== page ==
writing or not the reflexive pron?

Magg

Senior Member
Spain / Spanish
Hi!

From the Spanish sentece Henry se cayó y se lastimó el tobillo, which would be the correct translation, if any, of the below:

1. Henry fell down and hurt himself his/the ankle
2. Henry fell down and hurt the/his ankle himself.
3. Henry fell down and hurt his ankle.

If you chose the third one, would you explain why you omit 'himself' if the verb I used is a reflexive one?

Thanks a lot,
Magg
 
  • Rebecca Hendry

    Senior Member
    United Kingdom - English
    The third sentence is correct.

    If you want to say "se lastimó" it would translate into english as "he hurt himself".

    There is no mention of the part of the body he hurt so you must add the object "himself" here. You cannot just say "he hurt".

    To say "se lastimó el tobillo" however, it would translate as "he hurt his ankle".

    There is no need for the reflexive "himself" in the second sentence in english as the object here is "ankle".
     

    Outsider

    Senior Member
    Portuguese (Portugal)
    Magg said:
    Hi!

    From the Spanish sentece Henry se cayó y se lastimó el tobillo, which would be the correct translation, if any, of the below:

    1. Henry fell down and hurt himself his/the ankle
    2. Henry fell down and hurt the/his ankle himself.
    3. Henry fell down and hurt his ankle.

    If you chose the third one, would you explain why you omit 'himself' if the verb I used is a reflexive one?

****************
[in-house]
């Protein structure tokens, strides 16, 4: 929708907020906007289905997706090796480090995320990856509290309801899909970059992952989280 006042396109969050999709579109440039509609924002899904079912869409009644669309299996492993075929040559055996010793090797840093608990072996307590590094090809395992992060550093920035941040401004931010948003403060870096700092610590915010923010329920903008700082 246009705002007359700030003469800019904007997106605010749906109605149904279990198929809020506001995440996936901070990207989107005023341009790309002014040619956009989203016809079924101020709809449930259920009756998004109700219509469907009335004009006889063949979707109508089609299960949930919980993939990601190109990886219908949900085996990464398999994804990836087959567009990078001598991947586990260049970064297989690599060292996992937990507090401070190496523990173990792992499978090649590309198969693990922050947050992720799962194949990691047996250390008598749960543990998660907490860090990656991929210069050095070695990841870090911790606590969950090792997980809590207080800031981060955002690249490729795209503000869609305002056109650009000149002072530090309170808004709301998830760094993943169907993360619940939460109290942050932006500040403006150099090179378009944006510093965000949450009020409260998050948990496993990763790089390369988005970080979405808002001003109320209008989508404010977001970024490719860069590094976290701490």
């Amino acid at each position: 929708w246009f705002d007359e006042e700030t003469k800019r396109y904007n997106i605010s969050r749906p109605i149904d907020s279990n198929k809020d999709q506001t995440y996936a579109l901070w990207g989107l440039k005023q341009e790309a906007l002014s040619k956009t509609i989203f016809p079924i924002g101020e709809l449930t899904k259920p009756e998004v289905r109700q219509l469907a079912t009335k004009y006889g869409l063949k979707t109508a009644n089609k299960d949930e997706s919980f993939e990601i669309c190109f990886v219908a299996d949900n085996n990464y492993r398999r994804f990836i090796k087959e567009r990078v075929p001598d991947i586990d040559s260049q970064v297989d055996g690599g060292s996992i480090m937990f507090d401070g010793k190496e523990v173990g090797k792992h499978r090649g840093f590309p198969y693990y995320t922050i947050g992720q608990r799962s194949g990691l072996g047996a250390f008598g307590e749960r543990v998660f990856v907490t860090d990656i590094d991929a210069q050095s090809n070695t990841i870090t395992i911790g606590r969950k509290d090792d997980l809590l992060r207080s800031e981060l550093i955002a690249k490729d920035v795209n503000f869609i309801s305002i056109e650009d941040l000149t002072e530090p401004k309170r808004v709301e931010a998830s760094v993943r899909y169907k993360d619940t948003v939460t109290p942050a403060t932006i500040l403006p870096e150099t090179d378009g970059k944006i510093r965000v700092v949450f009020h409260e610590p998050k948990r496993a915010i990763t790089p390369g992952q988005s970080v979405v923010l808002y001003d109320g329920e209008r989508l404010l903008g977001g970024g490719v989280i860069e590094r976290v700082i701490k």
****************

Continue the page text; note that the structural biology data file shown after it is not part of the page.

Thanks a lot,
    Magg
    Technically, the verb is not truly reflexive, but pronominal. Reflexivity is merely conventional for such verbs; it carries no semantic value. "Henry se lastimó el tobillo" does not normally mean that Henry actively harmed his own ankle.
    In other words, a verb can be "reflexive" in Spanish, but not reflexive in English.
     

    Magg

    Senior Member
    Spain / Spanish
    Thanks both for your help!!

    Rebecca, your explanation was great. I got it.
    Outsider, thanks for the remark. In my notes I have it as a reflexive verb, but what you say is far logical. Thinking of it, 'afeitarse' (to shave) in Spanish is reflexive but not in English.

    Cheers,
    Magg
     

    Outsider

    Senior Member
    Portuguese (Portugal)
    Magg said:
    Outsider, thanks for the remark. In my notes I have it as a reflexive verb, but what you say is far logical. Thinking of it, 'afeitarse' (to shave) in Spanish is reflexive but not in English.
    To be quite clear, it's not incorrect to call such verbs "reflexive". Many authors do.
    It really comes down to the fact that the same verb may be reflexive in one language, but not be reflexive in another, as you said. ;)
     

    webmagnets

    Member
    English - United States
    If it was "lastimó el tobillo", without the se, it would mean "he hurt the ankle". The "se" makes "the ankle" be "his ankle".

    There is an example of this that I saw on the metro in Chile. "No dejes que te rayen el metro." Translated: "Don't let them scratch on YOUR metro."

    It means this even though it doesn't say "tu metro". It could say it a different way without the "te". It could say, "No dejes que rayen tu metro." This would mean the same thing.

    And back to the ankle. It could also be said, "lastimó su tobillo". In other words the "se" or the "te" gives ownership to the direct object.

    Does this make sense?
     
    < Previous | Next >
    Top